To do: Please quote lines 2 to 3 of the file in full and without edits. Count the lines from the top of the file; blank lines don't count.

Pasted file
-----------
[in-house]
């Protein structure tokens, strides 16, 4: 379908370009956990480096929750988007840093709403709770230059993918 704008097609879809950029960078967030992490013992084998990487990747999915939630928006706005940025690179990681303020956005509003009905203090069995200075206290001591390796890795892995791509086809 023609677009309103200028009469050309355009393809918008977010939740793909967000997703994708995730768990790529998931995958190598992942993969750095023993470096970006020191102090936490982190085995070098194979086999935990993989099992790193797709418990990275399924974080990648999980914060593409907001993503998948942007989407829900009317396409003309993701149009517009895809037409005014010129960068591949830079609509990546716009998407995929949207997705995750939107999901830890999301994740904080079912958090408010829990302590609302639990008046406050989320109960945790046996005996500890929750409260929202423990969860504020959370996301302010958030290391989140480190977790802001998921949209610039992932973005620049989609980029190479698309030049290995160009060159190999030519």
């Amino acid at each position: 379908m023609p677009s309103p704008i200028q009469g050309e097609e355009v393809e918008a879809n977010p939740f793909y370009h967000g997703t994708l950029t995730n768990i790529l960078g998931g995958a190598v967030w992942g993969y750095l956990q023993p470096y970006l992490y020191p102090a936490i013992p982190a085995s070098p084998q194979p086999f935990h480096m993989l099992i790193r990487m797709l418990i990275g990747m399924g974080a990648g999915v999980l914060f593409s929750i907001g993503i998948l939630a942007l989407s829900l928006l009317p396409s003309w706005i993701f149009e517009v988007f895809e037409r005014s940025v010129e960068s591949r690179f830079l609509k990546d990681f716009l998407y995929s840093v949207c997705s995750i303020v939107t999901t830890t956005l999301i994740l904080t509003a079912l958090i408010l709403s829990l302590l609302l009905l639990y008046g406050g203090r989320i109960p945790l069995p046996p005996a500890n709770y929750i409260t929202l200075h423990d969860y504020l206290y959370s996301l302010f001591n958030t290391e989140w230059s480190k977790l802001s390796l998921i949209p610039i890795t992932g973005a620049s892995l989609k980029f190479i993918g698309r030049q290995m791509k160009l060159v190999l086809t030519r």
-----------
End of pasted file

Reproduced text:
């Protein structure tokens, strides 16, 4: 379908370009956990480096929750988007840093709403709770230059993918 704008097609879809950029960078967030992490013992084998990487990747999915939630928006706005940025690179990681303020956005509003009905203090069995200075206290001591390796890795892995791509086809 023609677009309103200028009469050309355009393809918008977010939740793909967000997703994708995730768990790529998931995958190598992942993969750095023993470096970006020191102090936490982190085995070098194979086999935990993989099992790193797709418990990275399924974080990648999980914060593409907001993503998948942007989407829900009317396409003309993701149009517009895809037409005014010129960068591949830079609509990546716009998407995929949207997705995750939107999901830890999301994740904080079912958090408010829990302590609302639990008046406050989320109960945790046996005996500890929750409260929202423990969860504020959370996301302010958030290391989140480190977790802001998921949209610039992932973005620049989609980029190479698309030049290995160009060159190999030519």
């Amino acid at each position: 379908m023609p677009s309103p704008i200028q009469g050309e097609e355009v393809e918008a879809n977010p939740f793909y370009h967000g997703t994708l950029t995730n768990i790529l960078g998931g995958a190598v967030w992942g993969y750095l956990q023993p470096y970006l992490y020191p102090a936490i013992p982190a085995s070098p084998q194979p086999f935990h480096m993989l099992i790193r990487m797709l418990i990275g990747m399924g974080a990648g999915v999980l914060f593409s929750i907001g993503i998948l939630a942007l989407s829900l928006l009317p396409s003309w706005i993701f149009e517009v988007f895809e037409r005014s940025v010129e960068s591949r690179f830079l609509k990546d990681f716009l998407y995929s840093v949207c997705s995750i303020v939107t999901t830890t956005l999301i994740l904080t509003a079912l958090i408010l709403s829990l302590l609302l009905l639990y008046g406050g203090r989320i109960p945790l069995p046996p005996a500890n709770y929750i409260t929202l200075h423990d969860y504020l206290y959370s996301l302010f001591n958030t290391e989140w230059s480190k977790l802001s390796l998921i949209p610039i890795t992932g973005a620049s892995l989609k980029f190479i993918g698309r030049q290995m791509k160009l060159v190999l086809t030519r």